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Posts tagged ‘Patriotic’


300px-WW2_Iwo_Jima_flag_raisingWhen first created in May 1868, this holiday was called Decoration Day and was meant to commemorate fallen heroes who served during the Civil War.  It was after World War I that the holiday was renamed Memorial Day and became a day to honor and remember all fallen veterans.  My dad, Raymond F. Ross, was one of those veterans.  He served in World War II; in fact, he was at Iwo Jima when the flag was raised there, caught in the now iconic image of the day.

Dad in UniformAs a kid growing up, I always knew Dad had served in the military.  He was patriotic, flying the flag for all appropriate holidays when my parents lived in their house and then their apartment. He was outspoken about preserving our rights.  He supported the American government, no matter what.  But it was not until I was in 4th grade doing a report on Japan that I talked with him about his time in the war.  He shared with me the items he had brought home—a bayonet, family photos taken off Japanese soldiers, a few photos of Dad in uniform.  There wasn’t much to share.  He was not gung-ho about his time in the war—he shared just the facts of where and when and the basics of his actions.  It was apparent that his service had been his duty to his country, an obligation he willingly met.

service group

dog tagsI’m thinking of Dad a lot today as it is the first Memorial Day since his death—and what would have been his 94th birthday was just the other day.  I’m very proud of my dad and his military service. Others in the family have served as well:  grandfather, uncles, cousins, even a niece-in-law.  I have friends, colleagues and even students who continue to serve their country through military service today.  Even though I am not a fan of war and I do not think our military should be deployed everywhere they are currently serving, I am proud of all who have served and who continue to serve and appreciate their service and sacrifice..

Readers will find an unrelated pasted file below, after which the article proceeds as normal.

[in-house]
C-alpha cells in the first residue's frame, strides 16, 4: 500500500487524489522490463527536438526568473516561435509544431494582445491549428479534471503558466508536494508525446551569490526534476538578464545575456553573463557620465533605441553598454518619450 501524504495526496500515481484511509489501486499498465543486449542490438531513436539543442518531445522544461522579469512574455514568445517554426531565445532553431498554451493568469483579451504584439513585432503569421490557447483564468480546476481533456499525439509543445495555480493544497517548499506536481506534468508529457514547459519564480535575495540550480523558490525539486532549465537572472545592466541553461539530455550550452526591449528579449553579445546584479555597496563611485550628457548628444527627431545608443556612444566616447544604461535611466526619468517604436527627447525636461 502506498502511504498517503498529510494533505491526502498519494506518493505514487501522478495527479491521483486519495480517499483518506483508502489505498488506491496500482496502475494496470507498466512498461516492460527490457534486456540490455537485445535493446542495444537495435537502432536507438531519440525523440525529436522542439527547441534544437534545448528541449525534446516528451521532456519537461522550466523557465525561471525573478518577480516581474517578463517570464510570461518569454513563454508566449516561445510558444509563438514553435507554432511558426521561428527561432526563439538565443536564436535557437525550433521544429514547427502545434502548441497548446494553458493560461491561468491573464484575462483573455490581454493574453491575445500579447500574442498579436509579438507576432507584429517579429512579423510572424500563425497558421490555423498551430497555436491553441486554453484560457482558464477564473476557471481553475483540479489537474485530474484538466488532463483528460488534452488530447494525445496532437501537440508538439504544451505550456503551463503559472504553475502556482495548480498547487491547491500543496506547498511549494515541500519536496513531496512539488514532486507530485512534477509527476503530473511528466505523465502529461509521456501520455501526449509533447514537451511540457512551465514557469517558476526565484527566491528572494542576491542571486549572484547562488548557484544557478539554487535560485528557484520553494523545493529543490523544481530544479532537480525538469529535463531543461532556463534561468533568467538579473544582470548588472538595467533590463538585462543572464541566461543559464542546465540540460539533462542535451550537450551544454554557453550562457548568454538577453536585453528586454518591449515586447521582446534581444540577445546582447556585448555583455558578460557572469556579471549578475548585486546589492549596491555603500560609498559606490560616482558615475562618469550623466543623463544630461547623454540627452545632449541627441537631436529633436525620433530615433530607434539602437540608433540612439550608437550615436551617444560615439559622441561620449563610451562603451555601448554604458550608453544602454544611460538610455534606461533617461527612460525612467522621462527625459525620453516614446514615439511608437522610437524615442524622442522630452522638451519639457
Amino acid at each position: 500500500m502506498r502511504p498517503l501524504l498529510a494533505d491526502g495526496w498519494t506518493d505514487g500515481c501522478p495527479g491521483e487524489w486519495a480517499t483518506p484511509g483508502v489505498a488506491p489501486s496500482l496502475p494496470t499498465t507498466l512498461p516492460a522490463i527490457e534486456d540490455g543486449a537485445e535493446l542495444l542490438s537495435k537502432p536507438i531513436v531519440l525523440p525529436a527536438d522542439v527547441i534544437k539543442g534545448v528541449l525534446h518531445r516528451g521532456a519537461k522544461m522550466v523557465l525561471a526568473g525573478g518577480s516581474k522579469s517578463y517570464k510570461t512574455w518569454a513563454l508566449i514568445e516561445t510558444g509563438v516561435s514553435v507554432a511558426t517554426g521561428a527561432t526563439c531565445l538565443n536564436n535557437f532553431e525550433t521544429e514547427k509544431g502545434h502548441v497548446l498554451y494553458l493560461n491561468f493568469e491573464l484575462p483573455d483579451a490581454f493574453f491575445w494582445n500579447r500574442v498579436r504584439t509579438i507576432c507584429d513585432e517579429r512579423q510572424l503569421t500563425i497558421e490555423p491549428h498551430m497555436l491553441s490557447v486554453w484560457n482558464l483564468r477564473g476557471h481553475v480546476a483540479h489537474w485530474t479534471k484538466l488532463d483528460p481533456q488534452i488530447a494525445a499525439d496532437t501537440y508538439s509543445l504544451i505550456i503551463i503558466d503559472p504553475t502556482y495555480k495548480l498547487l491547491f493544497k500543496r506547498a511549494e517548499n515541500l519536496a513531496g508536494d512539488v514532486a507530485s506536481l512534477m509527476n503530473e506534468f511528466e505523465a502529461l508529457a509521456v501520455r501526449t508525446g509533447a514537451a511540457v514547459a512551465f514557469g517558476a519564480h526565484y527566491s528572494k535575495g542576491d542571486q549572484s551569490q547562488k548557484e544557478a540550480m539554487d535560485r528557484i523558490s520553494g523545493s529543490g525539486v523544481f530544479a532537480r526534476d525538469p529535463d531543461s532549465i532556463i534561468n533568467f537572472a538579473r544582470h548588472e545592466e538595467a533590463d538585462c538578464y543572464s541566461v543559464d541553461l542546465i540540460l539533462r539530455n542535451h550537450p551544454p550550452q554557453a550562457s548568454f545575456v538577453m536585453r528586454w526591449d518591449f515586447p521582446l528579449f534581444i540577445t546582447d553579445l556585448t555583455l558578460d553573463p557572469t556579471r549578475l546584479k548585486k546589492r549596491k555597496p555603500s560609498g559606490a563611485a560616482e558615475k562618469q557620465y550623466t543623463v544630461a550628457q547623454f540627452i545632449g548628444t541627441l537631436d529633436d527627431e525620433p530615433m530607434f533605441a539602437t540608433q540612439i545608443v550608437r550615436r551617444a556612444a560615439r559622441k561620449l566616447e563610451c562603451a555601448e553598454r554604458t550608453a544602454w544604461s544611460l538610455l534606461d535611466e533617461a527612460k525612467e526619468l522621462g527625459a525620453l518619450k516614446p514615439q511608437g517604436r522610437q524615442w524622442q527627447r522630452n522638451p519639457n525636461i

Coral Reef National Park 289

These soldiers—past and present—deserve our honor, respect, and ongoing support.  Letting them know how appreciative we are is what Memorial Day is all about.  So today—while you travel and enjoy barbeques and take advantage of a holiday sale—remember to honor those who serve.  Fly the flag. Shake hands with someone in uniform and say “Thank you!”  Tend a gravesite, attend a Memorial Day Parade, or visit one of the many memorials set up to honor our veterans.  Donate or volunteer for such worthy programs as the Wounded Warrior Project and the Honor Flight.   Do something to show you care!

To help you celebrate Memorial Day, here is a video of Toby Keith singing “American Soldier.”  Enjoy!


Not Watching the Super Bowl?

I have always seen myself as patriotic.  Even back when I protested about the Vietnam War, I labeled myself patriotic.  I cry when I hear the national anthem.  I cringe when I see flags on display that are worn and tattered.  I support our troops, no matter what I think about the war.  I believe in Mom, Apple Pie and the American Dream.  I love what are touted as American Ideals of being honest, hard working, persistent.  I also eat lots of fast food, watch way too much TV, and spend more than I should—gotta love those credit cards!  I speak only English; oh sure, I know a little Spanish but that’s almost by accident.  There is no way I could be deemed bilingual.

Doesn’t all that prove I am truly American?  Until today I would’ve thought so.  Brace yourself:  I am not watching the Super Bowl!  The other day on one of those silly entertainment news shows (now there’s an oxymoron!) one of the hosts was aghast at someone not watching the Super Bowl, not even to see the half-time show and the commercials.  She really thought the person was a big fat liar:  “How could you not watch the Super Bowl?”

At that point, I worried that maybe I was not as patriotic as I thought.  After all, here are some things I must admit to:

  • I do not watch Jersey Shore or other so-called reality shows, except accidentally.
  • That includes the fact that I do not watch American Idol or So You Think I Can Dance, which further  includes—of course—not phoning in votes.
  • I have a cell phone, but I do not text or download apps, nor do I tweet.
  • I do not play “Angry Birds” or “Words with Friends.”
  • I do not own a iPhone, iPad, or anything like an X-box.  I do not even have a DVR.
  • I do not automatically believe what I hear on the news, especially Fox News.
  • As I have already said, I am not watching the Super Bowl; instead I am blogging, reading, even writing some bills and thinking about cooking.

Do you see what I mean?  If I keep this list going, I could pretty quickly label myself as definitely not a stereotypical American.  But then, I guess that is not the same as being unpatriotic, is it?  So I ask you, are you patriotic?  What do you do that demonstrates that? Or, if not watching the Super Bowl today, what are you doing?

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